4 Ways Drones Will Soon Make the Future Miserable

You should be pretty scared.
4 Ways Drones Will Soon Make the Future Miserable

We never got our flying cars, hoverboards, or evolved talking ape people like science fiction promised us, but we do have something close: unmanned drones. Unmanned aerial vehicles, or UAVs, are kind of like Rosie the Robot, if Rosie was tasked with killing terrorists and didn't have a sassy mouth. If you could get a soulless robot to do your job for you, would you? Of course. And that's why unmanned flying drones exist and aren't going anywhere any time soon.

That's also why you should be pretty scared.

The Pervert Brigade Now Has a Brand New Weapon in Its Creepy Arsenal

As long as there are women who are willing to step outside the house with more than a wristful of skin showing, there are going to be men who want to stare at them. Nobody's happy about it, but that's where we are. Up until now, women could take comfort in knowing that unless they were enormously famous or living next door to a complete creep, backyards and private homes were safe territory. Not anymore.

U.S. Navy / Getty

"Say goodbye to nude sunbathing Thursdays, gentlemen."

A student in Florida attached a camera to a flying drone and sent it for a spin ... over a completely clueless sunbather. Not to mention in front of an apartment window and over a busy freeway. Fortunately, the drone crashed without hurting anything other than our sense of privacy.

Speaking of crashing ...

Drones Are Really Good at Crashing

First up, if you thought the American government was only using drones to spy on foreigners, forget it. FBI director Robert Mueller freely admits that using surveillance drones on American soil is totally an option. But you probably already knew that, right? Right.

You probably also knew that Congress passed a bill that calls for 30,000 drones up in U.S. airspace by 2030. Thirty thousand. That can mean 30,000 tiny backpack-size drones like the one the spying doofus above used to be a creep, or 30,000 Global Hawks so big they can take out 30,000 neighborhoods. Who knows? It's a mystery!

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"Are you sure one guy speeding is worth glassing the whole interstate?"

In addition to the obvious problem of "Holy shit, our government is spying on us," these drones are still in the Kitty Hawk Wright Flyer stage of their development. This is brand new technology that everyone is still figuring out ... which explains why drones crash between 30 and 300 times more than similarly sized civil planes. And if you're worried why we don't have more specific statistics, so are we. It turns out drone crash numbers are pretty hard to come by.

What we do know is that on top of the regular problems that come with flying a man made machine where God never intended people to be, drones face communication glitches and risky pilot decisions made by guys playing Top Gun with their remote controlled robot plane. Once you take a human out of the aircraft, the pilots get a lot more gutsy and error prone.

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Ethan Miller / Getty

Which is why the Air Force no longer lets drone pilots use hard liquor in their drinking games.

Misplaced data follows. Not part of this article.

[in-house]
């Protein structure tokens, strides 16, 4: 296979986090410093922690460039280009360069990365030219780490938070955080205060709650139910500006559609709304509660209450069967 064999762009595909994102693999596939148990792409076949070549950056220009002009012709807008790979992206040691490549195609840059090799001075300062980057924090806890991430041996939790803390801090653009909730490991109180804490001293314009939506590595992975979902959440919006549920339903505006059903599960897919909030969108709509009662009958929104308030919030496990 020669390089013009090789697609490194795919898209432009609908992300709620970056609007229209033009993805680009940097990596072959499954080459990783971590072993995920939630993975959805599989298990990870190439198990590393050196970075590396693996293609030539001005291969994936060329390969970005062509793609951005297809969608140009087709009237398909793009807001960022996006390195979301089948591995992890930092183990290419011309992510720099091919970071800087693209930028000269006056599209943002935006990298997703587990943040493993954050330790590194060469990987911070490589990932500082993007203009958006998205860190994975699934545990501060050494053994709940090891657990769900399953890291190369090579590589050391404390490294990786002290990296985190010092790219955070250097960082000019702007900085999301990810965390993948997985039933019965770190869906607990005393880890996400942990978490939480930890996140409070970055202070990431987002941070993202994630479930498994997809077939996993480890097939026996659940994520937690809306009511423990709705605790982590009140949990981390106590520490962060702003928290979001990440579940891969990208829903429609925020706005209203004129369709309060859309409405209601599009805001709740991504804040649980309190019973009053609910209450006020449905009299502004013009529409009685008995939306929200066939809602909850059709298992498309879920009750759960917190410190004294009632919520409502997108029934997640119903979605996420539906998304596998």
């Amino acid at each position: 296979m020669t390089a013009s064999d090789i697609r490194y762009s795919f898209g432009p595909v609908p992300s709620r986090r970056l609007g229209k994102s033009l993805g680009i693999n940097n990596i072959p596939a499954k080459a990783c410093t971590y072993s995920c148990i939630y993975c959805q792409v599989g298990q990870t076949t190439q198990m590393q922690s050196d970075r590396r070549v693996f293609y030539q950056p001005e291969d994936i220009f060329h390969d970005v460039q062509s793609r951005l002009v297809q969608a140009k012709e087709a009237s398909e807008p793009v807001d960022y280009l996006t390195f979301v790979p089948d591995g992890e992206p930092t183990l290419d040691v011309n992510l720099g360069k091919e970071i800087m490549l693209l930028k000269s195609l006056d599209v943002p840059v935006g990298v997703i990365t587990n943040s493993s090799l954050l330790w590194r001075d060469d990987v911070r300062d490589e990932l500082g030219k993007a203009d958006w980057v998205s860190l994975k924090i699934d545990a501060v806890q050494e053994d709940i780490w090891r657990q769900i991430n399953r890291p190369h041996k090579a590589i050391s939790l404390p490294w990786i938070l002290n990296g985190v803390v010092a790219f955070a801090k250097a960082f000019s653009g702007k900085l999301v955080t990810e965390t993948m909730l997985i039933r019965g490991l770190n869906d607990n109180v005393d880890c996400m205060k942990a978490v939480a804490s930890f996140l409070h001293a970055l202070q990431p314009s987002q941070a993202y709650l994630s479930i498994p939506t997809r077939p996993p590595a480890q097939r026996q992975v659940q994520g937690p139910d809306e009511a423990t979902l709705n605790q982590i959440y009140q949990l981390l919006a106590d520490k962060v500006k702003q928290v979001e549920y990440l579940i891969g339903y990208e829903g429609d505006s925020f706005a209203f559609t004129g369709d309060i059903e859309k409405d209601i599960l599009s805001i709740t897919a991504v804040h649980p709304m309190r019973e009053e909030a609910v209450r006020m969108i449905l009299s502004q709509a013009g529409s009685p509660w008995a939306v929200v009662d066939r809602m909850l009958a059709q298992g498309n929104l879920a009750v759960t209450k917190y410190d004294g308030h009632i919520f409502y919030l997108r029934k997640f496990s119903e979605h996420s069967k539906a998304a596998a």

They Will Swarm!

The next generation of drones are about the size of gnats and can fly, record audio and video, and adapt power from their environmental surroundings -- eliminating the need to go home and refuel. Theoretically, once these drones are launched, they can remain active for weeks at a time. Oh, and they can kill people, too. These "micro-drones" are, according to the U.S. Air Force, "Unobtrusive, pervasive, and lethal." Three words that don't belong in a string unless you're talking about a new insecticide.

These micro-UAVs are specifically designed for "homeland" use and are slated to be the next big game changer in urban warfare scenarios. A simulation of next-gen drone functionality was recently exhibited in this U.S. Army promotional video:

As you can see, next-gen micro-UAVs can be launched in a swarm from an airplane, and then perform missions as a group or individually. A single drone can be selected for "direct attack missions," where it will hang out for a few days and then shoot some sniper in the back of the head with its arsenal of "incapacitating chemicals, combustible payloads, or even explosives." Together, as a swarm. And if that not-quite-realistic computer simulation isn't scary enough for you, just know that civilian researchers have gotten further along in making bug-bots.


Fidel Castro is about to come down with a serious case of "choked to death on robots."

The Only Anti-Drone Technology Available Makes You Look Like an Idiot

In the past, the go-to movie shortcut for "paranoid" was a tinfoil hat, usually perched atop a crazy-eyed nutjob. Artist Adam Harvey has updated the tinfoil hat with a line of clothes explicitly created to block infrared camera technology on drones. Unfortunately, the clothes look like this:

4 Ways Drones Will Soon Make the Future Miserable
Adam Harvey

We're calling it Terrorist-Sheik.

The clothing uses metal fibers to reflect heat -- inward -- and is made from a material similar to the stuff they use to make fireproof suits for firefighters. Stealth Wear will literally make you invisible to drones by blocking your heat signature, which is great until you realize you're probably leaving a sweat trail everywhere you go.

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